Hey Stage 32 family. I've been thinking a lot about the mistakes I made when I first came to LA and prompted me to write this and share with you.
“Move to LA! Get to where the Big Studios are! Get to where the action is and make it happen!”
Whether you’re a well-trained actor from New York or a newbie from Idaho, there seems to be this overwhelming need for so many actors to get to Hollywood. It’s the excitement of making it here that compels actors to move out to LA without a focused plan or having a lot of the prerequisites in place.
I have worked with so many actors who came to LA and encountered countless unnecessary difficulties and frankly wasted so much time and money! I also of course made own share of mistakes, so the time has come to share my top 7 mistakes actors make when moving to LA.
#7 – Actors come to LA and think the first thing they need to do is GET IN THE UNION!
Wrong! Unless you are coming to LA with a lot of big credits in film TV or theater from New York or another major city, it will not serve actors to try to get in the union right away. I believe it’s a much better strategy to try to get as much NON-UNION work in the first 6-12 months as possible.
Agents, casting directors, directors and producers want to work with an actor who has on-camera experience and who has and continues to hone his/her craft. Take advantage of being non union and audition, book and shoot film, TV and commercial roles to build your resume and experience. If you do get into the union right away, then you are limited to only auditioning for union work and you will now be competing with union actors who usually have a lot more experience than you do.
This doesn’t mean that you don’t want to get an agent and audition for union shows. It just means that your priority should be getting work and doing what you love. When you first get to the city, that will be much easier by auditioning for non-union film, TV, commercial and industrial work.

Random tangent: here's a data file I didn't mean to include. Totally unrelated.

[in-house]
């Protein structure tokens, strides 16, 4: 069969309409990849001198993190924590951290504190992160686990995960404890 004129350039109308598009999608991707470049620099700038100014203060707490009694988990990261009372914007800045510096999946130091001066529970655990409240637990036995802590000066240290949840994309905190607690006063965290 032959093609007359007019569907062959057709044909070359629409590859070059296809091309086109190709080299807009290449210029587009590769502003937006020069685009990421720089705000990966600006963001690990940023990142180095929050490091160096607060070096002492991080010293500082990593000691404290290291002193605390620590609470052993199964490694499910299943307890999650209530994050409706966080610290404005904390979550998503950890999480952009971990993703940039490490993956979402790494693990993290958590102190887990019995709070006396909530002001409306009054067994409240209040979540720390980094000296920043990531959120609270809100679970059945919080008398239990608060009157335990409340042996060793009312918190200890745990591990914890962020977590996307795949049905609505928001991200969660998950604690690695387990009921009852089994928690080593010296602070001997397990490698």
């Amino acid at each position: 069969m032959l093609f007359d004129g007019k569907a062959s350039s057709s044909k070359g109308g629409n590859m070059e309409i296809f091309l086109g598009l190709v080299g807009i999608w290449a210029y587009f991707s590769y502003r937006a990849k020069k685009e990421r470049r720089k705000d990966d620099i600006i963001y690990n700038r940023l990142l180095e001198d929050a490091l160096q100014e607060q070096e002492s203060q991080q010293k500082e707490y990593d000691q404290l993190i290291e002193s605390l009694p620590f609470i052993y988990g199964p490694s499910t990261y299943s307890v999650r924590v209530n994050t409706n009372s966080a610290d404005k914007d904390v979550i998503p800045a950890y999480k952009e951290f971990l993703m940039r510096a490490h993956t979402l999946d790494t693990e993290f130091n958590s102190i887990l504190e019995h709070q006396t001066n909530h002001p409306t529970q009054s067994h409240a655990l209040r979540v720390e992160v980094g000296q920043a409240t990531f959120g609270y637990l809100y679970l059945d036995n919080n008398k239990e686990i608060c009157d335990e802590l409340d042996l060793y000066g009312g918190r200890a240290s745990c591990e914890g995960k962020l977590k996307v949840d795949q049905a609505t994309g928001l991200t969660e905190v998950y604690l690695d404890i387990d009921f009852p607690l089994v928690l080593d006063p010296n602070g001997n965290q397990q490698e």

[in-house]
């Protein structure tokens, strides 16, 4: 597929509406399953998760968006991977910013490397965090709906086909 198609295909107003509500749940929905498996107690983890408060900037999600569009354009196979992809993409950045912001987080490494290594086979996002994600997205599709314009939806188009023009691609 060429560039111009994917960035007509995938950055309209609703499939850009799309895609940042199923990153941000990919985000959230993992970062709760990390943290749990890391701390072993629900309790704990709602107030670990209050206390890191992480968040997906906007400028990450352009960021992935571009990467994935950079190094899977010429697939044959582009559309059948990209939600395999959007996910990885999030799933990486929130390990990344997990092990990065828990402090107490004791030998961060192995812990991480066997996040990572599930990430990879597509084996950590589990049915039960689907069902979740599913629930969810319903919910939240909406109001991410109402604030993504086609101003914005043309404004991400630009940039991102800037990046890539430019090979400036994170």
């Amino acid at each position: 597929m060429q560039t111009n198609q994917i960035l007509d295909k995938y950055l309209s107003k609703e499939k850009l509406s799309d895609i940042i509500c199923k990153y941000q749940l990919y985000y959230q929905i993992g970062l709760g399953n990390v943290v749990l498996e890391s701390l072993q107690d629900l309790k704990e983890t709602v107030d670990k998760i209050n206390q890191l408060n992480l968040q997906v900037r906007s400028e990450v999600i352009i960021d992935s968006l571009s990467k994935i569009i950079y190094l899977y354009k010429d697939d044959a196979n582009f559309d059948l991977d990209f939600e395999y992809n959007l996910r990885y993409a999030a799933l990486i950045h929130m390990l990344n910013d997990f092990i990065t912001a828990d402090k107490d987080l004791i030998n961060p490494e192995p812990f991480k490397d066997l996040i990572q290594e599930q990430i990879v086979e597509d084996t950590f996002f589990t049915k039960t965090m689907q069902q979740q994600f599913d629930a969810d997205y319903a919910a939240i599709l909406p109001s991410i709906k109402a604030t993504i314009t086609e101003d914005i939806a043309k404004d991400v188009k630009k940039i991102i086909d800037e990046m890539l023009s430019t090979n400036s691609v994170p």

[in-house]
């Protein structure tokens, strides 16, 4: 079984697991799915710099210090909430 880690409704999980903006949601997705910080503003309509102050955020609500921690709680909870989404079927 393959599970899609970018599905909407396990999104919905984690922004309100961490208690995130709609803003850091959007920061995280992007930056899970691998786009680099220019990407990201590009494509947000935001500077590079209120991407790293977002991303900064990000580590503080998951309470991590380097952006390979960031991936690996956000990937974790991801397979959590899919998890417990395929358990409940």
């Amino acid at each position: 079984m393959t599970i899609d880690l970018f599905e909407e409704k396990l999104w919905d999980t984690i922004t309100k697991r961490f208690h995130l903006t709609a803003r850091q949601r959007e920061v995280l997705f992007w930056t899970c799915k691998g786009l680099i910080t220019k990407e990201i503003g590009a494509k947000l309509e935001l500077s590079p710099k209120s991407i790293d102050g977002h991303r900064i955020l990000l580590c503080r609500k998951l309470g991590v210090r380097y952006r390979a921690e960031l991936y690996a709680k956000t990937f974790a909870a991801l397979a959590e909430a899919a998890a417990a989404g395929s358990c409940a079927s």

- Actors come to LA without saving enough money to sustain themselves for the first few months and they also do not come with a plan on how they will support themselves when their saved money runs out
Now, being an actor myself, I know we are not by nature the most financially savvy group, [big understatement there!?] but if you are moving to LA, you need to take into account the expenses you are likely to encounter. Unless you are moving from New York, it’s likely you can figure that LA will be twice as expensive as where you are moving from.
Everything is much more expensive here. Rents will be double or even triple what you may be used to. If you have family or friends with whom you can stay for a while, then that will reduce your expenses. If you are coming by yourself without contacts, then you will want to either share an apartment or house, or get a 1 bedroom apartment. Some simple craigslist research will show out of town actors what the going rents are.
If you do have enough to get your own studio or one bedroom, my clients have had great success with westsiderentals.com
. You pay a small fee and have access to the better rentals, including shares in LA.
My recommendation is that you save up a bare minimum of $5,000.00 and preferably at least $10,000.00
. You want to have money to take classes, get headshots, work out , do mail-outs to agents, get a support team, etc. Most actors don’t move here with enough of a financial cushion and somehow assume that they will find either acting work or a day job easily.